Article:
Several countries have offered her and her family asylum and she is expected to leave Pakistan.

International attention

Bibi’s case has attracted global attention, much of it critical of Pakistan’s anti-blasphemy laws, which critics contend are routinely abused as a pretext to settle personal scores.

In 2011 two prominent Pakistani politicians, Salmaan Taseer and Shahbaz Bhatti, were assassinated after they spoke publicly in Bibi’s defence.

Following the killing of Taseer, Governor of Punjab, Bibi’s husband said she was “very afraid”. “She knows the Muslims have announced a price on her head and would go to any lengths to kill her,” he said. Authorities increased her security and moved her to an all-women facility, Multan Prison.

In May 2018 another politician who has championed the country’s minority communities, Ahsan Iqbal, survived an assassination attempt by a gunman protesting against the country’s blasphemy laws.

Pope Benedict XVI made a public plea for clemency and the EU’s Special Envoy for Freedom of Religion or Belief, Jan Figeľ, told Pakistani officials that the renewal of their export privileges to Europe would depend on the release of Asia Bibi.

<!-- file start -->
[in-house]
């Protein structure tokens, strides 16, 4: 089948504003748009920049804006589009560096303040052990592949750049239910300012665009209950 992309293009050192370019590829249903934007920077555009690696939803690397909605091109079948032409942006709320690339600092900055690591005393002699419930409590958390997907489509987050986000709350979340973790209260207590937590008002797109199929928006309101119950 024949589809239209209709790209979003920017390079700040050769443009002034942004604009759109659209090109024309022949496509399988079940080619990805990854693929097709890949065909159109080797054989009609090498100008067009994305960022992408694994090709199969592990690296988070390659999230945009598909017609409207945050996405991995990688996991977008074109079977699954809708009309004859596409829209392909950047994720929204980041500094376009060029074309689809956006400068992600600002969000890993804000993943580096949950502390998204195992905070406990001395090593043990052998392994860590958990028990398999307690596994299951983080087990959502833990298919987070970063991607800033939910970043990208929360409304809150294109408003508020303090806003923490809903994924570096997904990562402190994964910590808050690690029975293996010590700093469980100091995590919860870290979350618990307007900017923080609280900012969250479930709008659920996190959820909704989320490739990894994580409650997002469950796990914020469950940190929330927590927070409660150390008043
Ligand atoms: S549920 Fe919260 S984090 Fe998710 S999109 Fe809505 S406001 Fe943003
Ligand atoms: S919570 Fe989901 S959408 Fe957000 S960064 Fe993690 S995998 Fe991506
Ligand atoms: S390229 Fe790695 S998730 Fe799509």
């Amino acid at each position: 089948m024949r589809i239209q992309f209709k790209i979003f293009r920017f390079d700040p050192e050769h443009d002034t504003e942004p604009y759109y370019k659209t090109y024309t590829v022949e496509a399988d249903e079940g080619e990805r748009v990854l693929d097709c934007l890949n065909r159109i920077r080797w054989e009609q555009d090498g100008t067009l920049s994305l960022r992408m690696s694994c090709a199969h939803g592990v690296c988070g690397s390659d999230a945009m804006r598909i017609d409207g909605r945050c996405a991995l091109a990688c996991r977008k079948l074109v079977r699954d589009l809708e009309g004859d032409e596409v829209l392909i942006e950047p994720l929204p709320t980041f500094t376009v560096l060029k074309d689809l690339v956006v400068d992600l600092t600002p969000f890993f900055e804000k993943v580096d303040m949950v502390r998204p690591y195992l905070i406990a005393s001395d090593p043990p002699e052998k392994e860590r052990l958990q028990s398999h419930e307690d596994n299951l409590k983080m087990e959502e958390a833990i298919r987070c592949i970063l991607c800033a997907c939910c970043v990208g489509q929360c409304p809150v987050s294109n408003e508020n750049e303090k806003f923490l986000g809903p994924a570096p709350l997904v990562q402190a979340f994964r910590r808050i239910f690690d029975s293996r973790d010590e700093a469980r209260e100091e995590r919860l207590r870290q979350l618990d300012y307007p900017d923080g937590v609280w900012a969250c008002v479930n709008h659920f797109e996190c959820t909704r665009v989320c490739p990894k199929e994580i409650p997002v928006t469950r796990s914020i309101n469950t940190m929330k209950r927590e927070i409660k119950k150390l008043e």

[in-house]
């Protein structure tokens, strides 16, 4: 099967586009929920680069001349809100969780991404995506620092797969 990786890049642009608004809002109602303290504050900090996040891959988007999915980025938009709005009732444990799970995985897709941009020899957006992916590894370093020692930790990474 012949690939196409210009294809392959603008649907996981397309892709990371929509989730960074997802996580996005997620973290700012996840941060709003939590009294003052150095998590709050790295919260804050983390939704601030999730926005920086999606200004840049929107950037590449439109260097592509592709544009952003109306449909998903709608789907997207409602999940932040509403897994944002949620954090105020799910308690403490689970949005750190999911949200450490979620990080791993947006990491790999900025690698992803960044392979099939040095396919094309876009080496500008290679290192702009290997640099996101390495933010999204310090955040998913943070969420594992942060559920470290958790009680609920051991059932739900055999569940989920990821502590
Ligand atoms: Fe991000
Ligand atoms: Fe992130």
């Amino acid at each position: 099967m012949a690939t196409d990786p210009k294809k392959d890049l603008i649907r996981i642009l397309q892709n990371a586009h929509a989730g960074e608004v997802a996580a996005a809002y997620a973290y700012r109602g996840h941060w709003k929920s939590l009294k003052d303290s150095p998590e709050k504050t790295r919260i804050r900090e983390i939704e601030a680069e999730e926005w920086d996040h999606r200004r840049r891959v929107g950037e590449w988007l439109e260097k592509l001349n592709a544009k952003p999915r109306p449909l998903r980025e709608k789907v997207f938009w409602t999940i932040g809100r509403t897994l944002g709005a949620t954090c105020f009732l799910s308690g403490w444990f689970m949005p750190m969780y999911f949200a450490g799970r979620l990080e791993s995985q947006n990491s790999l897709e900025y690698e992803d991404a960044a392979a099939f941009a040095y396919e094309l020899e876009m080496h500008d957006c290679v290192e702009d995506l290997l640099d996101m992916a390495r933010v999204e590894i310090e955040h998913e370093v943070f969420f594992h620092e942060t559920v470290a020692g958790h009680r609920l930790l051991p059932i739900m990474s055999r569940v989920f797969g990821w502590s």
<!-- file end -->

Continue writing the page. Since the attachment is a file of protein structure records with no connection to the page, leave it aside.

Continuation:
Asia Bibi timeline

June 2009 Aasiya Noreen, commonly known as Asia Bibi, mother of five, is arrested on charges of blasphemy.
November 2010 Noreen convicted and sentenced to death by hanging. Her lawyer appeals verdict.
4 January
Salmaan Taseer, governor of Punjab Province who supported Noreen and called for reform of the country’s blasphemy laws, is assassinated by one of his bodyguards. As a result authorities increase security for Noreen and she is moved to the all-women Multan Prison.
2 MarchShahbaz Bhatti, Federal Minister for Minority Affairs who supported Noreen’s case and was outspoken critic of country’s widely condemned blasphemy laws, is assassinated.
20 OctoberNews emerges that Asia has been beaten by prison officer.
March - October
Lahore High Court starts appeal hearing but case keeps circulating among several judges who postpone its hearing, allegedly for fear of reprisal from extremist elements.
16 OctoberThe Lahore High Court confirms Noreen’s death sentence.
24 NovemberNoreen’s lawyer files appeal with Pakistan’s Supreme Court.